Transforming Food Waste

Transforming Food Waste: Leftover Oats

Oatmeal is a favorite of both our children and senior clients, and we serve it several times a week. We use local New York State oats to make both our oatmeal and our granola. Suffice to say we have a lot of oats and oatmeal in our kitchen. When you are faced with a few cups of leftover oatmeal, instead of tossing it try transforming it into muffins!  Serving homemade muffins, as we do also, is a cheaper, healthier alternative than purchasing them and gives your clients a new, delicious menu item. 

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Leftover Oatmeal Muffins

Yield:  50 muffins

6 cups all purpose four
1 cup brown sugar
5 tbsp baking powder
1 to 2 tbsp cinnamon
1 teaspoon salt
2 cups raisins, cranberries, coconut, mashed ripe banana, blueberries or any other addition you like!
4 eggs
4 cups leftover cooked oatmeal
2 cups milk or yogurt
½ cup vegetable oil or melted butter

Preheat oven to 350 to 375 degrees.  In a large bowl, whisk together the flour, sugar, baking powder, salt and any of the dried fruit or other additions that you are using.   In another bowl, lightly beat the eggs then add the oatmeal and mash with a fork or whisk to break up any clumps.  Add the milk or yogurt and the oil or butter.  Stir mixture to just combine.  Pour the wet mixture into the dry mixture and stir briefly just to combine; over mixing will make the muffins chewy. 

Pour into prepared muffin cups (sprayed with vegetable spray).  Bake for 15 to 20 minutes, or until done.  These muffins don’t brown too much on top.  Serve warm.  Best eaten the day that they are cooked!

Transforming Food Waste: Broccoli Stems

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One of the first produce items we switched over to fresh when we began our kitchen transformation was broccoli. We had to spend a great deal of time thinking about each of the steps that were involved in preparing fresh broccoli from cleaning, cutting, boiling, draining, all the way to serving. Frozen broccoli is consistently packaged in even sized florets, but fresh broccoli can have much more variation in portion size. We serve our broccoli with a large portion of stem, but when we are preparing to cook it we still cut off a lot of stem. Instead of putting the broccoli stems in the compost we try to use them in other areas of our menus because it is such a nutritious vegetable. Adding stems to soup, shredding them into salads, and mixing them into vegetable lasagna are all common options. Check out some of the New York Times Recipes; especially try their variation on coleslaw with broccoli stems and red peppers.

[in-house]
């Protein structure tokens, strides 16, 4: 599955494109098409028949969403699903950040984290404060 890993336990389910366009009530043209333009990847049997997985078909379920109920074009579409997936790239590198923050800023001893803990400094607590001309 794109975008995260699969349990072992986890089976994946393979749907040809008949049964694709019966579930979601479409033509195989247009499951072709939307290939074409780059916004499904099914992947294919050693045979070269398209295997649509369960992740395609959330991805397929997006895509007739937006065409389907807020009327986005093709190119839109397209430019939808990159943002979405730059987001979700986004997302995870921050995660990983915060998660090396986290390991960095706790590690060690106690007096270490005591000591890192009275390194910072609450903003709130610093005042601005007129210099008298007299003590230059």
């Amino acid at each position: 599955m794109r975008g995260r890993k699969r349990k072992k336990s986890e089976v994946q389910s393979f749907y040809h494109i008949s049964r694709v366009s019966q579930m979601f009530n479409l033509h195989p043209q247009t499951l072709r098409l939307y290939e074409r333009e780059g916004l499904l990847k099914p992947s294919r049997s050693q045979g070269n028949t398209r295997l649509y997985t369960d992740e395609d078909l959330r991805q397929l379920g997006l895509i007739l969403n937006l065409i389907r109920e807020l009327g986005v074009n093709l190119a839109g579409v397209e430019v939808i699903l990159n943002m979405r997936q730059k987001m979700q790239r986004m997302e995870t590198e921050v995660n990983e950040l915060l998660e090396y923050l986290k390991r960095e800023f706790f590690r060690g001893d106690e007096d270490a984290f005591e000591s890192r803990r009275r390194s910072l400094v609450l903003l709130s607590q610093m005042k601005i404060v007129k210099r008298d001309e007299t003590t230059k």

Transforming Food Waste: Banana French Toast

Transforming food waste into creative new meals can have multiple benefits for a kitchen: reducing cost, eliminating garbage and compost, adding more nutrients to dishes, and  'sneaking' fruits and vegetables into recipes. 

We will be sharing a series of blog posts with our online community that highlight some of the ways we transform our food waste. First up is our delicious Banana French Toast recipe that re-purposes over-ripened bananas and stale bread.  Our clients love our french toast and it's a great way for us to use up ingredients in our kitchen. While our bananas are eaten up quickly by our clients, we still usually have some leftover. Instead of throwing them away, we love to use them in this recipe! 

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Banana French Toast

 

Serves 100

 

100 slices of bread (we only use multigrain) 

45 eggs

12 cups milk

½ box brown sugar

6 tbsp Cinnamon

4 tbsp Vanilla

¼ cup oil for greasing pans or Pam spray

12 or more over ripe bananas

 

Preheat oven to 350 degrees. 

Combine eggs, milk, brown sugar, cinnamon, mashed overripe bananas, and vanilla.   Dip bread into egg mixture and let it sit for long enough to absorb some of the mixture.  Lay bread slices onto greased sheet pans.  Put into hot oven for 15 to 20 minutes.  Remove and keep warm in 200 degree oven.  Serve hot with jam or jelly (or cooked sliced fresh, leftover, apples, if not using bananas).